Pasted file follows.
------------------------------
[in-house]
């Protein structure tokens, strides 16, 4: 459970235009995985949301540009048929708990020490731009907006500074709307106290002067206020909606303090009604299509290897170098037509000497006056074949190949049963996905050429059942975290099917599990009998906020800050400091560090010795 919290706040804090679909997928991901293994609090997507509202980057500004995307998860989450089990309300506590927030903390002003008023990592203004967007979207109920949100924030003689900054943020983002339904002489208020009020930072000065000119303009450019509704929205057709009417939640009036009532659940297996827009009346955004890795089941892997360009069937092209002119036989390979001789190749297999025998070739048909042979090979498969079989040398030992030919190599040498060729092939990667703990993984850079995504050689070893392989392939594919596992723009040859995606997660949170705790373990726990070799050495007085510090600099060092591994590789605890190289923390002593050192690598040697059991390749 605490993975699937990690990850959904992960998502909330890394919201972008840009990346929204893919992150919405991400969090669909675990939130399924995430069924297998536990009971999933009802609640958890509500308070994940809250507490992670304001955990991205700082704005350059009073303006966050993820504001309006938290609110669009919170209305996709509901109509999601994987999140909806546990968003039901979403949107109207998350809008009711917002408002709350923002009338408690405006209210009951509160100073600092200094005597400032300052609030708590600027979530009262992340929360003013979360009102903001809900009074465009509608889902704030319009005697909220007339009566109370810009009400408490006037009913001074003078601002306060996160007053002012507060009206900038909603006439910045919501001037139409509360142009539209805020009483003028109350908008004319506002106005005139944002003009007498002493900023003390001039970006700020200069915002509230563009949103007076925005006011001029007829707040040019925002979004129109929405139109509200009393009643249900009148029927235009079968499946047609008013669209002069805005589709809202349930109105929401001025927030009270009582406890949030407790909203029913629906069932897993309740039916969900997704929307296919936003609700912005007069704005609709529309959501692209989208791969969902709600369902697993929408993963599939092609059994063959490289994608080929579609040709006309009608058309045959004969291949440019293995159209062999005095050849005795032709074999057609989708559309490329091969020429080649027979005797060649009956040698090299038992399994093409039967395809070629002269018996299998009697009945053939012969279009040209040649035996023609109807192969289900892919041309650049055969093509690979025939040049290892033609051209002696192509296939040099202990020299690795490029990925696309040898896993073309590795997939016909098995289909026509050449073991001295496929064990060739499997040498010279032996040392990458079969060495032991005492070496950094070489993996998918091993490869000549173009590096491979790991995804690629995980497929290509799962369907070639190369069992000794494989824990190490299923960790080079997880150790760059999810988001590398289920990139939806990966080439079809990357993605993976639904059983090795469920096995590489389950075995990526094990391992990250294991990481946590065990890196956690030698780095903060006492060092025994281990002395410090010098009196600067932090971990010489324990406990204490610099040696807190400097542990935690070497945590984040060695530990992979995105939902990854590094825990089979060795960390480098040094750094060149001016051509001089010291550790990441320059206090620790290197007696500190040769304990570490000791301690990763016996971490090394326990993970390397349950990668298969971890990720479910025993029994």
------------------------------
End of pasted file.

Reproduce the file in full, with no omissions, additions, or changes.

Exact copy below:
[in-house]
């Protein structure tokens, strides 16, 4: 459970235009995985949301540009048929708990020490731009907006500074709307106290002067206020909606303090009604299509290897170098037509000497006056074949190949049963996905050429059942975290099917599990009998906020800050400091560090010795 919290706040804090679909997928991901293994609090997507509202980057500004995307998860989450089990309300506590927030903390002003008023990592203004967007979207109920949100924030003689900054943020983002339904002489208020009020930072000065000119303009450019509704929205057709009417939640009036009532659940297996827009009346955004890795089941892997360009069937092209002119036989390979001789190749297999025998070739048909042979090979498969079989040398030992030919190599040498060729092939990667703990993984850079995504050689070893392989392939594919596992723009040859995606997660949170705790373990726990070799050495007085510090600099060092591994590789605890190289923390002593050192690598040697059991390749 605490993975699937990690990850959904992960998502909330890394919201972008840009990346929204893919992150919405991400969090669909675990939130399924995430069924297998536990009971999933009802609640958890509500308070994940809250507490992670304001955990991205700082704005350059009073303006966050993820504001309006938290609110669009919170209305996709509901109509999601994987999140909806546990968003039901979403949107109207998350809008009711917002408002709350923002009338408690405006209210009951509160100073600092200094005597400032300052609030708590600027979530009262992340929360003013979360009102903001809900009074465009509608889902704030319009005697909220007339009566109370810009009400408490006037009913001074003078601002306060996160007053002012507060009206900038909603006439910045919501001037139409509360142009539209805020009483003028109350908008004319506002106005005139944002003009007498002493900023003390001039970006700020200069915002509230563009949103007076925005006011001029007829707040040019925002979004129109929405139109509200009393009643249900009148029927235009079968499946047609008013669209002069805005589709809202349930109105929401001025927030009270009582406890949030407790909203029913629906069932897993309740039916969900997704929307296919936003609700912005007069704005609709529309959501692209989208791969969902709600369902697993929408993963599939092609059994063959490289994608080929579609040709006309009608058309045959004969291949440019293995159209062999005095050849005795032709074999057609989708559309490329091969020429080649027979005797060649009956040698090299038992399994093409039967395809070629002269018996299998009697009945053939012969279009040209040649035996023609109807192969289900892919041309650049055969093509690979025939040049290892033609051209002696192509296939040099202990020299690795490029990925696309040898896993073309590795997939016909098995289909026509050449073991001295496929064990060739499997040498010279032996040392990458079969060495032991005492070496950094070489993996998918091993490869000549173009590096491979790991995804690629995980497929290509799962369907070639190369069992000794494989824990190490299923960790080079997880150790760059999810988001590398289920990139939806990966080439079809990357993605993976639904059983090795469920096995590489389950075995990526094990391992990250294991990481946590065990890196956690030698780095903060006492060092025994281990002395410090010098009196600067932090971990010489324990406990204490610099040696807190400097542990935690070497945590984040060695530990992979995105939902990854590094825990089979060795960390480098040094750094060149001016051509001089010291550790990441320059206090620790290197007696500190040769304990570490000791301690990763016996971490090394326990993970390397349950990668298969971890990720479910025993029994």